The term “closing” can mean different things in different industries, and this blog post covers what we mean by a startup closing an equity financing. The term sheet has been negotiated and agreed upon, and now comes the gray zone where most founders aren’t really sure where the signing ends and the closing begins. I’m here to break down for you what an actual closing is and how it’s different from the drafting and signing of documents, so read on. 

Step One: Draft and Review of Documents

When the term sheet has been agreed to (often by signing), the venture capital firm will hand it over to the lawyers to draft the documents (either in Word or in a software system like Fidelity). The lawyers draft the documents in two stages:

  1. What you’d think of as the main transaction documents (Charter, Stock Purchase Agreement, including disclosure schedule, Voting Agreement, Right of First Refusal and Co-Sale Agreement, Investor Rights Agreement), and then after these documents are circulated and agreed upon;
  2. The ancillary documents will be drafted as well (ancillary documents being the Officer Certificate, Secretary Certificate, Good Standing Certificate, Management Rights Letters, Indemnification Agreements, Legal opinion, Amendment of Stock Incentive Plan (if applicable), Board Consent, and Shareholder Consent).

Step Two: Circulations of Documents for Signature

After drafting documents, circulating the drafts, and finalizing the documents with input from company and investor, as well as addressing any open diligence questions (including those issues brought up in the representations and warranties), it’s time for the next step. The lawyers will likely be the ones coordinating this step, which involves asking all parties to sign the documents. Don’t mistake this for closing. The signatures are technically “held in escrow.” What does that mean? I like to think of it as keeping the signed agreements locked up for safekeeping and not releasing them, even to the signatories, until they are "finalized." This can be managed by Fidelity (or a similar system). They will be finalized on the date of the closing when the closing date is filled in. Note that between the time that any particular investor signed the documents and the closing, there may have been changes made to the documents that need to be shared with the signatories for transparency and to ensure that they accept the changes.

Step Three: Amended and Restated Charter Filing, Money Wire, Signature Release

Once everyone has signed the documents (but with the signatures still being held in escrow) and all the parties have agreed on the finalized version of the transaction documents, the closing can begin. You will know the closing is happening because the lawyer has filed the Amended and Restated Charter with Delaware (usually with an expedited turn-around service), and the investors are wiring the money. And third and finally, the signatures are released, meaning that the financing documents are finalized and all signatures are applied. Once these three steps have happened, then you know you have closed (as opposed to having just made preparations for a closing).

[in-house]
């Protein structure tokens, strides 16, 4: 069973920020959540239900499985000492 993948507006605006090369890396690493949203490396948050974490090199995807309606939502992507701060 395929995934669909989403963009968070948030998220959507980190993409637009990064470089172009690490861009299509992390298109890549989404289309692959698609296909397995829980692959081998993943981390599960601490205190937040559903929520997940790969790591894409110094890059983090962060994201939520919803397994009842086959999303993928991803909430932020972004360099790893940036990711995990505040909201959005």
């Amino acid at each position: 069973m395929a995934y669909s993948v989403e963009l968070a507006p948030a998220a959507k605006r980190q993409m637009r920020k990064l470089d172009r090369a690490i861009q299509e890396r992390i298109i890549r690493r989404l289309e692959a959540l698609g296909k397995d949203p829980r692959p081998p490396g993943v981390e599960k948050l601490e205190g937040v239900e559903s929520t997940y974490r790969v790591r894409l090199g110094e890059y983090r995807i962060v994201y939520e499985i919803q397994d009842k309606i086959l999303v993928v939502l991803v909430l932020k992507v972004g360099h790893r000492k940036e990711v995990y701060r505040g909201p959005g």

One thing worth noting about the money your company raises is that you can’t use it until you close. If it shows up in your bank account before the closing is official, don’t spend it. For larger amounts of money, it’s common to set up an escrow bank account for the funds, which prevents you from spending it before it’s yours.


This is the part you celebrate your hard work with champagne and go spend your money! But keep in mind that the press might find out about your financing before your mom does, so have your PR spiel ready for the newspapers.

After the Closing

If you choose to run your equity financing outside of Fidelity, there may be an additional step after closing. The lawyers will finish collating signature pages and dating documents, and then will circulate the fully executed documents (in a closing binder) to all parties. If you’re using Fidelity, however, the documents have signatures and dates applied in a second with the touch of a button, and in another second, the full set of financing documents are automatically available to each party in their Fidelity data room, making this step obsolete.

Stock certificates are often an afterthought and sometimes procrastination is responsible for stock certificates not being created until months (or sometimes years) after the financing.  However, the best practice is to create the stock certificates immediately after the financing to update your stock ledger in pace with your cap table. In most cases, they will be signed by the president and the secretary of the company and then distributed to the investor whose name is on the stock certificate. You can read more about this in our blog post on stock certificates and legends.

Closing Thoughts on Closing

If you are starting a financing, it’s important to understand what the phases are from start to finish, from prep work, to closing, to post-closing steps. And now you know!

With Fidelity, you can manage your equity financing from end-to-end using standard Series Seed or NVCA documents.


Fidelity does not provide legal or tax advice. The information herein is general in nature and should not be considered legal or tax advice. Consult an attorney or tax professional regarding your specific situation.